To top the night off, we got a special screening of director Steve Balderson’s newest project Stuck, as well as a fabulous Festival After Party at the Sochi Gallery. The house was packed at both events, partially due to the largely local cast used in the movie Stuck. All those involved were out and ready to view and party! The story of this homage to 50’s female prison black and white movie revolved around a suicide that was mistaken for a murder. Most of the staging occurred in the jailhouse where the main character Daisy, played by Starina Johnson, ended up after being falsely convicted of murdering her mother, played by local September Carter. Karen Black (who has quite a long career, but my favorite is seeing her work with Rob Zombie in House of 1000 Corpses) plays a neighbor witness who struggles with what she has witnessed throughout the film. Jane Wiedlin formerly of the Go-Go’s even plays one of the lady prisoners. She doesn’t say much, but is quite a character. If you know the local Macon Theatre community, you will see Theatre Macon Director Jim Crisp as a lawyer in the movie, and Theatre Macon regular Tom Morris as a doctor! Pleasant Gehman who plays Dutch really looked the part, and did a fabulous job leading Daisy through prison life. Dutch and Daisy ultimately fall in love and have a gratuitous mutual masturbation scene before Daisy’s demise. Stealing the show in my opinion was the Guard played by Stacy Cunningham. This character was mean, nasty, and hilarious! Cunningham played her flawlessly.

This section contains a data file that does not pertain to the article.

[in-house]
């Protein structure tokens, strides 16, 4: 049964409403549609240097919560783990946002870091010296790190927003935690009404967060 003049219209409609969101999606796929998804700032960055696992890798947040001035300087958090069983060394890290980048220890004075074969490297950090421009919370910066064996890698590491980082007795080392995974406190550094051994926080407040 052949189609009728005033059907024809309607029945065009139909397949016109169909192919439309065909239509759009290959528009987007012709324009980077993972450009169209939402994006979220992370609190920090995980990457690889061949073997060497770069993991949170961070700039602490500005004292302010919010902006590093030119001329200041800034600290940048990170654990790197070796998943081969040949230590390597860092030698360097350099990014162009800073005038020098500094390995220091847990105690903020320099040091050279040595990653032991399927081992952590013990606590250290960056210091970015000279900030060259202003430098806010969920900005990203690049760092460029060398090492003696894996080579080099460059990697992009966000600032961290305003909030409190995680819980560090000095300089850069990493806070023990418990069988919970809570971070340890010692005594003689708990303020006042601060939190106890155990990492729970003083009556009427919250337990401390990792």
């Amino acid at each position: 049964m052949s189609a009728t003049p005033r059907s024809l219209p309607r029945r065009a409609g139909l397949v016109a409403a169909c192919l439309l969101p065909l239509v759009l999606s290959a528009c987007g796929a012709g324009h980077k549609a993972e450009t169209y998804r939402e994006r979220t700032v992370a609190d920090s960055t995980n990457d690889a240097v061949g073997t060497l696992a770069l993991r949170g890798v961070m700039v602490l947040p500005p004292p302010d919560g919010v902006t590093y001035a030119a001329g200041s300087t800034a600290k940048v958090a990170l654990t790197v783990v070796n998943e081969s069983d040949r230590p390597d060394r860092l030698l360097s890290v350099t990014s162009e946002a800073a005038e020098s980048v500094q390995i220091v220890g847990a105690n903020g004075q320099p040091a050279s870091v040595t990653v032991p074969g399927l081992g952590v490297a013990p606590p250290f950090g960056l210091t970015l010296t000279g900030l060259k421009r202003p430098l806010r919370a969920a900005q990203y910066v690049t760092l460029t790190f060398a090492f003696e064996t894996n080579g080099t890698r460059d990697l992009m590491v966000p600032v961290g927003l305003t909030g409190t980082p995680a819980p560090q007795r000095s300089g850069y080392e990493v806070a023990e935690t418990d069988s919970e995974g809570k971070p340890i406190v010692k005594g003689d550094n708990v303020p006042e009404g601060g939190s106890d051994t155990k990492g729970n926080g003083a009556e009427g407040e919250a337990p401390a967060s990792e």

Saturday was full of fun and high learning for yours truly! Days like Saturday at the 2010 Macon Film Festival make me understand why the organizers of this festival put so much of their time and energy into putting this thing together. The Filmmaking 101 workshop with writers and filmmakers Michael Buchanan and Jason Winn and the Acting for Stage and Screen workshop with actress Illeana Douglas was my best spent time of the entire festival. I learned so much about the processes of filmmaking and screen vs. stage acting that I was moved to give filmmaking a try! I have always loved film and have had an over the top obsession with movies, but never thought to give it a go. Since these workshops, I have been working on a screenplay of my own that one day I hope to submit to the Macon Film Festival!! Who knows, right? The Filmmaking 101 workshop offered a step by step guide to getting a film made, from the process of screenwriting to the hardest part of finding the funds to actually shoot your work. Every bit of information from Michael Buchanan and Jason Winn has helped me s far in my journey to get a screenplay written, and networked to the right folks. One of the highlights of the Acting for Stage and Screen workshop with Illeana Douglas was the demonstration of the different methods of acting used by Douglas in her work. Being such a successful actor, Douglas was able to give examples that all attendees would recognize. She also made it fun and interesting by using members of the audience to establish the nuances of each method. One “Ah Hah” moment I had during Illeana’s workshop was when she explained why she preferred screen work to stage work. With stage work, all of this time and energy is put into the project only to show for the run of the play, and with screen work, all of your time and energy, once it is complete will live on forever in the form of a film. This seems pretty obvious, but I just never thought of it this way.